“Old age is the most unexpected of all things that happen to a man.” – Leon Trotsky
My Dad drove me to the starting line of my first marathon—the 1981 Philadelphia Independence Marathon. Four years later he took the “big one” at the young age of sixty-five. I was twenty-seven when he checked-out. The summer before he passed, he would walk three miles to my house, mow my two-third-acre lawn, and then walk home in the sweltering Delaware Valley heat while I was at work at the shipyard. My Dad lived an active life—he golfed often, laughed heartily and enjoyed beer nearly as much as his sons, and now his grandsons.
My Dad’s sudden death shook me and I began to experience chest pains of my own. I went to a cardiologist who diagnosed me with mitral valve prolapse, a non-life threatening condition that doesn’t restrict physical activity. The cardiologist prescribed isotrate, and when I asked him if there was an organic alternative he became indignant—the nerve of a commoner questioning a schooled Man of Medicine. Well, I said, screw him. I got a new doctor who told me to take an aspirin once a day. Thirty years later, I’m registered for my thirteenth marathon, and lost count long ago of the other endurance races I’d completed—and I’m still kicking.
I’d once heard that as you age you become more like your parents, and now realize that I am my Dad. One of the dominant traits that we share is that I never stop moving. My thirteenth marathon will follow a four-year hiatus from the sport. During my absence from the marathon circuit I had two knee surgeries and my orthopedic surgeon told me that I have more arthritis that he cares to see in someone my age. He suggested I restrict my running to the 5K or 10K distance. I figure, what the hell’s another twenty miles.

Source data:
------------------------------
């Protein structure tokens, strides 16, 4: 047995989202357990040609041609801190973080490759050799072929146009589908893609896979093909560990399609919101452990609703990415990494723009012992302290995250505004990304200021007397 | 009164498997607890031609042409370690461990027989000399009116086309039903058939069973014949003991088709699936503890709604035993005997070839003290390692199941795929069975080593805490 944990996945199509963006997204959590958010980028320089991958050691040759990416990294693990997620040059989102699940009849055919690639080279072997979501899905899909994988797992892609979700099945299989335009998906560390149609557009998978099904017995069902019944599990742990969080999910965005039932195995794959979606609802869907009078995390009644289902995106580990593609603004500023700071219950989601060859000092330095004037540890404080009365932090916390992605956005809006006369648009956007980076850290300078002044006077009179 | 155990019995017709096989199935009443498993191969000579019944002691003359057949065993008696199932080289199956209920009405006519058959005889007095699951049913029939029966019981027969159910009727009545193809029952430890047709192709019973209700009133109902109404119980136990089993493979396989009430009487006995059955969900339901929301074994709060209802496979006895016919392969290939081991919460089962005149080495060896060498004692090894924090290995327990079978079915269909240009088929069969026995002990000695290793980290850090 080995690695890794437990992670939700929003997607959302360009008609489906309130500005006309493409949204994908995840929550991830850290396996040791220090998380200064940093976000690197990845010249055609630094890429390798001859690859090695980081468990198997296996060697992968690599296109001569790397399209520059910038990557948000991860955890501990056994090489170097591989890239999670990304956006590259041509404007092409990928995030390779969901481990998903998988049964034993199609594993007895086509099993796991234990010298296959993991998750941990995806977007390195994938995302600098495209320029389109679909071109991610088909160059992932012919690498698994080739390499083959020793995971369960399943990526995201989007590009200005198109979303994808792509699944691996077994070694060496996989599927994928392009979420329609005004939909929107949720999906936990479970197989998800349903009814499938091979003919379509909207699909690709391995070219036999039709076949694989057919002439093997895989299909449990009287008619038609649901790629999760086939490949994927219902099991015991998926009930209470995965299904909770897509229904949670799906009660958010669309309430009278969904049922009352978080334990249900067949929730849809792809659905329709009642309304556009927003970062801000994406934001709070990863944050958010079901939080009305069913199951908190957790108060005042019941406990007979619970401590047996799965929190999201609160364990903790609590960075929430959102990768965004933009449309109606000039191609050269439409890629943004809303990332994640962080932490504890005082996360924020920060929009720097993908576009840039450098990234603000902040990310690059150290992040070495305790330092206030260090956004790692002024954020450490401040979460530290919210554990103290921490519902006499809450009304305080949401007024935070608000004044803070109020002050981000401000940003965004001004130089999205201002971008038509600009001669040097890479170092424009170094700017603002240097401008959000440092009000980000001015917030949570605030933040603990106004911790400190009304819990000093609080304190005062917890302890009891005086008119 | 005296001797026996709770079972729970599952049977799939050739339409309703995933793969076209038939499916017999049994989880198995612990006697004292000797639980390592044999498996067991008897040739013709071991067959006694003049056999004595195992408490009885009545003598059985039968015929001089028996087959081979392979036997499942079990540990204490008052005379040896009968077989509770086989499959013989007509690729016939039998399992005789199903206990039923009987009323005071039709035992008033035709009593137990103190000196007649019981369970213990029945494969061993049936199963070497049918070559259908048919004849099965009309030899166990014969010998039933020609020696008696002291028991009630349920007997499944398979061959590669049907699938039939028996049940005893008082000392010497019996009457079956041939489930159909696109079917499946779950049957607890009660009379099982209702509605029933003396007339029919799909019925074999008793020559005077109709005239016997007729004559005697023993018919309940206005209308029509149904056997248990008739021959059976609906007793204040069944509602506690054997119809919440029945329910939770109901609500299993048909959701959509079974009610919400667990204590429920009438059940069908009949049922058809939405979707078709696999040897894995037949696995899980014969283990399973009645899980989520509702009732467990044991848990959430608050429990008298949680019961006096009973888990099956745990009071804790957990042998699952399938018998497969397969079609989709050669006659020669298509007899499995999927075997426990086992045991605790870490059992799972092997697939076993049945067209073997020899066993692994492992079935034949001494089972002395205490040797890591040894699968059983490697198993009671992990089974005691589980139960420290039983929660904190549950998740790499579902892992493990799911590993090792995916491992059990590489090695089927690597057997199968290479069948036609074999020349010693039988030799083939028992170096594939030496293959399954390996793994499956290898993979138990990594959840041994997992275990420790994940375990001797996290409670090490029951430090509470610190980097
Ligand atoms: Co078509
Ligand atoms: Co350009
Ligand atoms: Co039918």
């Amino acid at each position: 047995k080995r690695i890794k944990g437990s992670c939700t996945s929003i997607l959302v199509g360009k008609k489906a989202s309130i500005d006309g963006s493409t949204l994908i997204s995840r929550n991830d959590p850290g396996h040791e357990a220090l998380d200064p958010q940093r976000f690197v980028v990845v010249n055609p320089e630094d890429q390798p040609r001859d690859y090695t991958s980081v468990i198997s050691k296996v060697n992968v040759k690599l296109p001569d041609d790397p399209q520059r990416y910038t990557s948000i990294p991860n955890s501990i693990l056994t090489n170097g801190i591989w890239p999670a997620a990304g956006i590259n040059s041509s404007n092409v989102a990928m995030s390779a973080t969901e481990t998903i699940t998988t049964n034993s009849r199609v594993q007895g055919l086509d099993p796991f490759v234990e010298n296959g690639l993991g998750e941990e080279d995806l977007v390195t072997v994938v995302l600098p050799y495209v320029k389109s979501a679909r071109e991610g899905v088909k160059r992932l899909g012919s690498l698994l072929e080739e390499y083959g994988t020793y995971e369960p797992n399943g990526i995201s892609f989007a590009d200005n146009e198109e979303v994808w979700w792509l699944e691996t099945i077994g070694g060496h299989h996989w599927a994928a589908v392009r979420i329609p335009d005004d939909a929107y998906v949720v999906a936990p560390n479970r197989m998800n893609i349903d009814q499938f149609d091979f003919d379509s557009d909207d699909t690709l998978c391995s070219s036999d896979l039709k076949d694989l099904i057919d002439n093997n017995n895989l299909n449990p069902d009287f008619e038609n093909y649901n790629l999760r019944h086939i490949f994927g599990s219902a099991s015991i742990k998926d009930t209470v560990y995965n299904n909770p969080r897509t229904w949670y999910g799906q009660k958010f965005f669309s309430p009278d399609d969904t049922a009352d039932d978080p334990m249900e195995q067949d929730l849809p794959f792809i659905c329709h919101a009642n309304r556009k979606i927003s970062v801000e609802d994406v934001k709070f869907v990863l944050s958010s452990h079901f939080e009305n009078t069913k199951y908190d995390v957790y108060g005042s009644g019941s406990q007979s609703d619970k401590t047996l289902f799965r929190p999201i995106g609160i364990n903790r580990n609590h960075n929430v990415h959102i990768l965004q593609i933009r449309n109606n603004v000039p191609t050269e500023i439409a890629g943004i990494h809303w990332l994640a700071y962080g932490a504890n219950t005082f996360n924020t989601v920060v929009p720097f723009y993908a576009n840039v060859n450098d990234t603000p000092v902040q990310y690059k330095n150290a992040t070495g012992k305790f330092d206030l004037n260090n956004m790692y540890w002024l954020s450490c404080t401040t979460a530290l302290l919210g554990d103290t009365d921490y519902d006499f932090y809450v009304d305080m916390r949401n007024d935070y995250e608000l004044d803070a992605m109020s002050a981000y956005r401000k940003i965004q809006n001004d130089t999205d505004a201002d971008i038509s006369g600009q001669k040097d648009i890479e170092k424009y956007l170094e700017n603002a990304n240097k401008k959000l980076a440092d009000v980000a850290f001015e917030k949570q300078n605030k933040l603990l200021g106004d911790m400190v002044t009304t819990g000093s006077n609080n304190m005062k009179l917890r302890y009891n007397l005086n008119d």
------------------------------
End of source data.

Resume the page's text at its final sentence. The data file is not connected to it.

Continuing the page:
Father’s Day I’ll run for my Dad, because we never ran together when he was here. While I’m at it, I’ll run for my Mom, who scoots around on a red electric wheelchair, goes to dialysis three times a week, ignores her dietary restrictions and has an eternal glimmer in her eyes. I’ll also run for my sister who has multiple sclerosis and never asks anyone to do anything for her. She determinedly motors around, always asks everyone what she can do for them. She never stops. I’ll run for a friend I met at the park where I run who’d had an apparent stroke at some point of his life. His contorted body struggles to get out of his truck and he expends more energy walking twenty feet than I do on my hour run, yet he is always there. He never gives up. He’s amazing. I’ll run for the guy in the electric wheelchair who buzzes along, his wife with the long blonde hair at his side and his daughter with the curly blonde hair on his lap—she’s too cute. None of them seem to be distracted by the wheelchair, it’s their gig.
I have plenty of people who inspire me to run, and I’ll keep on running for as long as I am able. When my time is up, I hope I take the “big one” during a run. That way I can be sure I’ll have a smile on my face when I check-out.